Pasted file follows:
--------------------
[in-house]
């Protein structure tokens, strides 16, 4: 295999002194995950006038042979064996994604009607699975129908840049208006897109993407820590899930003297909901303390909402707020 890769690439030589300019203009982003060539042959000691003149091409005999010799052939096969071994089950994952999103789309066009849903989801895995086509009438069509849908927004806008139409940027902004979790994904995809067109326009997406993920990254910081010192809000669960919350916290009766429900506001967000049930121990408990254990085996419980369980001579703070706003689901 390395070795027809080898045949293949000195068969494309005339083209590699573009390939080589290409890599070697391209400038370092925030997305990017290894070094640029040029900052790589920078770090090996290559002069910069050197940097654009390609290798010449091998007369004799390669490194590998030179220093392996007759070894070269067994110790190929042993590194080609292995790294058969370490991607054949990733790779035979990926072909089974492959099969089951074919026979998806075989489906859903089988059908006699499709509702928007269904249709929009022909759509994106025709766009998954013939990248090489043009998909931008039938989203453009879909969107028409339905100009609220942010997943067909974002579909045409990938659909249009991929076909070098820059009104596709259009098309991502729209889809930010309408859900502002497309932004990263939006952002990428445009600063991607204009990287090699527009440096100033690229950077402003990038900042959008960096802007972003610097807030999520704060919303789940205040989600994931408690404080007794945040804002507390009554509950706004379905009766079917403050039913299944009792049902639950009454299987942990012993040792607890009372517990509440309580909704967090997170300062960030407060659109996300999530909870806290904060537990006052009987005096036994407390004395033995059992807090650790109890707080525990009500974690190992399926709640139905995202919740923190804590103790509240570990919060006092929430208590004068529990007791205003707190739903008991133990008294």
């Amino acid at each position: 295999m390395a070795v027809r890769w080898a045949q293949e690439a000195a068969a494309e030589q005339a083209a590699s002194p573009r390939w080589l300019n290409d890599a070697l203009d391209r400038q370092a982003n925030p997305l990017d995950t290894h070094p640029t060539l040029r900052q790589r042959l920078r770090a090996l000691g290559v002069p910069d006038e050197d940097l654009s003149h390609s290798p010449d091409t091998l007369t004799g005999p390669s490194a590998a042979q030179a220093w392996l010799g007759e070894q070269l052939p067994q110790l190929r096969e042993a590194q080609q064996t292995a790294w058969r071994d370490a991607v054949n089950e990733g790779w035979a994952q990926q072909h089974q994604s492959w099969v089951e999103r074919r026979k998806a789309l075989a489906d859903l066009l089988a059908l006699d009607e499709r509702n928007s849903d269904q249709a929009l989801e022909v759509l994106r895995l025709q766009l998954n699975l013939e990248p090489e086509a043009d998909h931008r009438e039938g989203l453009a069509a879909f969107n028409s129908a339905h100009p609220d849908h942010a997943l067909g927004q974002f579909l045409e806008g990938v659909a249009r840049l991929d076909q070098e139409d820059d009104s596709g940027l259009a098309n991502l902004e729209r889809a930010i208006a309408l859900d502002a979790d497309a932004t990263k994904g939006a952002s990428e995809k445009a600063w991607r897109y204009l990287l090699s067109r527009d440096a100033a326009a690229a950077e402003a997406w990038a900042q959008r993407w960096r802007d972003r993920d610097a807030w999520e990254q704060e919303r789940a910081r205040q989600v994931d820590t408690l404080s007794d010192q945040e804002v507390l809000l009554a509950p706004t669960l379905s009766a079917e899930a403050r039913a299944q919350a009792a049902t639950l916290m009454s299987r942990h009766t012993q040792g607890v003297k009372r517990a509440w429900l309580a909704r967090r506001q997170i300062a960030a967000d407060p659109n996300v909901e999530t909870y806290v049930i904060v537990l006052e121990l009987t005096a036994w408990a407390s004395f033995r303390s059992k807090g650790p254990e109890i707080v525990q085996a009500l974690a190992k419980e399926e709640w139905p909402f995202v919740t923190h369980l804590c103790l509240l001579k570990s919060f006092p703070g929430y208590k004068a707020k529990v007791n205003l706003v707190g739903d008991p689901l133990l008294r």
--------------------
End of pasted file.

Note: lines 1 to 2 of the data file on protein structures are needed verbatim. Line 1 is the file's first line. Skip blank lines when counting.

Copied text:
[in-house]
């Protein structure tokens, strides 16, 4: 295999002194995950006038042979064996994604009607699975129908840049208006897109993407820590899930003297909901303390909402707020 890769690439030589300019203009982003060539042959000691003149091409005999010799052939096969071994089950994952999103789309066009849903989801895995086509009438069509849908927004806008139409940027902004979790994904995809067109326009997406993920990254910081010192809000669960919350916290009766429900506001967000049930121990408990254990085996419980369980001579703070706003689901 390395070795027809080898045949293949000195068969494309005339083209590699573009390939080589290409890599070697391209400038370092925030997305990017290894070094640029040029900052790589920078770090090996290559002069910069050197940097654009390609290798010449091998007369004799390669490194590998030179220093392996007759070894070269067994110790190929042993590194080609292995790294058969370490991607054949990733790779035979990926072909089974492959099969089951074919026979998806075989489906859903089988059908006699499709509702928007269904249709929009022909759509994106025709766009998954013939990248090489043009998909931008039938989203453009879909969107028409339905100009609220942010997943067909974002579909045409990938659909249009991929076909070098820059009104596709259009098309991502729209889809930010309408859900502002497309932004990263939006952002990428445009600063991607204009990287090699527009440096100033690229950077402003990038900042959008960096802007972003610097807030999520704060919303789940205040989600994931408690404080007794945040804002507390009554509950706004379905009766079917403050039913299944009792049902639950009454299987942990012993040792607890009372517990509440309580909704967090997170300062960030407060659109996300999530909870806290904060537990006052009987005096036994407390004395033995059992807090650790109890707080525990009500974690190992399926709640139905995202919740923190804590103790509240570990919060006092929430208590004068529990007791205003707190739903008991133990008294």